“Analysis undertaken by the Parliamentary Library for the Green Party shows that in the period 2011-2013 political parties received $6.5m in undisclosed donations, with the majority going to National and its support parties, ACT, The Maori Party and United Future.”

    Geez. I had wondered where UF, a 0.2% polling party with a weak membership got all that dosh for putting up such massive billboards, including one on an expensive advertising site in Kaiwharawhara. Now we know, funnelled from the 80% via the nats. Dunne is on one helluva cushy ride.

    • alwyn 11.1

      The statement you quote
      “with the majority going to National and its support parties, ACT, The Maori Party and United Future.”
      is, like many of the press releases issued by Dr Norman deliberately misleading. There is almost nothing in the category he is talking about that has gone to either United Future or the Maori Party. He wants you to think otherwise though which is why the release is worded so carefully. He relies on the fact that most people take these press releases at face value.
      If you look at the material referenced here
      http://www.elections.org.nz/parties-candidates/registered-political-parties/party-donations/party-donations-year
      you will discover that the Green Party have received more than they did.

      • RedLogix 11.1.1

        And if you look at the actual Green Party returns you will see that the bulk of their donations >$15k come from their own MP’s.

        It’s been well known that this has been GP practise for ages.

        • alwyn 11.1.1.1

          But these donations of over $15,000 are, like all parties, reported by donor because they must be.
          Look at the ones that are less than $15,000. The Greens have quite a lot of money there whereas the Maori Party and United Future don’t. Of course National do but combining them with the other parties is deceptive.
          It is these donations that Norman was complaining about.

          Combining amounts would let me say something like “RedLogix and Bill Gates have a combined income of $5 billion a year and yet that mean bastard RedLogix pays less than $50,000 a years in tax. Why aren’t the IRD doing him over?”

          And no I don’t mean it seriously and I have no idea of your finances.

  12. Michael 12

    I think elections should have a ‘matching system’ for public financing. Basically, for every dollar donated by a private individual – it’s matched five-to-one with public financing. There could be a cap of something like $200. So, for example: Someone donates $50 to the Greens. That money would be worth $300 to the party, of which $250 is public financing.

    This way, money from corporations and wealthy people just isn’t attractive. A lot of people can donate $10, $20, $50, $100, etc. If there’s a 5-to-1 multiplier from public financing, that becomes very attractive. That way, politicians will actually listen to the grassroots – not special interests. If 1,000 people each donate $50 each to a party, that’s worth $300,000 for the political party. And they’re accountable to ordinary people, who they’re supposed to represent – not special interests.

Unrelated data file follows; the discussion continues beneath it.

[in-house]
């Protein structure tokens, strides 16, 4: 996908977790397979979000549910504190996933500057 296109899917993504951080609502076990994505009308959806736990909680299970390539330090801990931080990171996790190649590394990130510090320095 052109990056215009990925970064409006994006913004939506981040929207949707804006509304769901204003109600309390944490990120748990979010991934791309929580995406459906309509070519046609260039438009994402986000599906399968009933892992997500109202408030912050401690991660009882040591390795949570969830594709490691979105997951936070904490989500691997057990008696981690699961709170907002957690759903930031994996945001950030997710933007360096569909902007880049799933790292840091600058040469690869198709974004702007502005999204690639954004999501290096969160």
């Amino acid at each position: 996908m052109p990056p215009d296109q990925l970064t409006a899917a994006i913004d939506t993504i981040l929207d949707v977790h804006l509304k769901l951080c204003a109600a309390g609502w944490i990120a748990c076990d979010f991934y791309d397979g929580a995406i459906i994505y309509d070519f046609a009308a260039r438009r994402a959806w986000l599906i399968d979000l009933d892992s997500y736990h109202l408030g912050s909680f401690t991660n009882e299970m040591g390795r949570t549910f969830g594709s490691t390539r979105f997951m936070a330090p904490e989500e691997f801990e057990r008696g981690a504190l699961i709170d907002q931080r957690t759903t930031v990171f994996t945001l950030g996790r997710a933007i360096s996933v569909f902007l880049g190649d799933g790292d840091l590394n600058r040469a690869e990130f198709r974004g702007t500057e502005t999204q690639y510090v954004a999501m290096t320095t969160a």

And I think that will be agreeable to political parties, too. They’d most likely be better off, in terms of campaign financing. It’s not like parties are pandering to big business or the wealthy just because they’re wealthy and big business – it’s because they have money to donate. If ordinary people, collectively, can do better than that, then the wealthy interests aren’t that interesting anymore. So, parties win. People win.

  13. Rosie 13

    Another aside.

    Funding for favours perhaps? Are we taking a leaf out of Chris Christies book?

    Watched Jon Stewart’s The Daily Show last night (I know, I know, he’s all out of fashion now that his old sidekick John Oliver is the new buzz but Jon Stewart is still worth a watch) and saw an article about how NJ governor, Chris Christie is close to vetoing a bill that would ban sow crates in the state of New Jersey, despite a poll that indicated that 91% want sow crates banned and despite a promise by Christie to “always represent his people and respect their views” (paraphrasing)

    Vetoing it because he potentially has his eye on the funding and votes for his presidential bid from the pig farmers of Iowa, the USA’s largest pork producing state with approximately 20 million pigs, to NJ’s approximately 7,000.

    Kind of like Cabinet Club with the doors open.

  14. Molly 15

    How easy would it be for National supporters to directly fund dirty politics tactics without anything having to be declared at all by National.

    If Cameron Slater receives donations, he can continue his misdirection etc. The same can be true of any corporation or organisation that supports National. The Taxpayers Union would be an obvious example, but others can be hidden quite easily.

    The media needs to be more discerning on the information they source and enable.

  15. philj 16

    There is no justification for any funding for political parties. Get out on the street corners to electioneer! The MSM is bought and paid for too, so only Community halls and street corners. The current system works perfectly for the most powerful, which is the problem. Power corrupts always. Can’t see any change coming soon.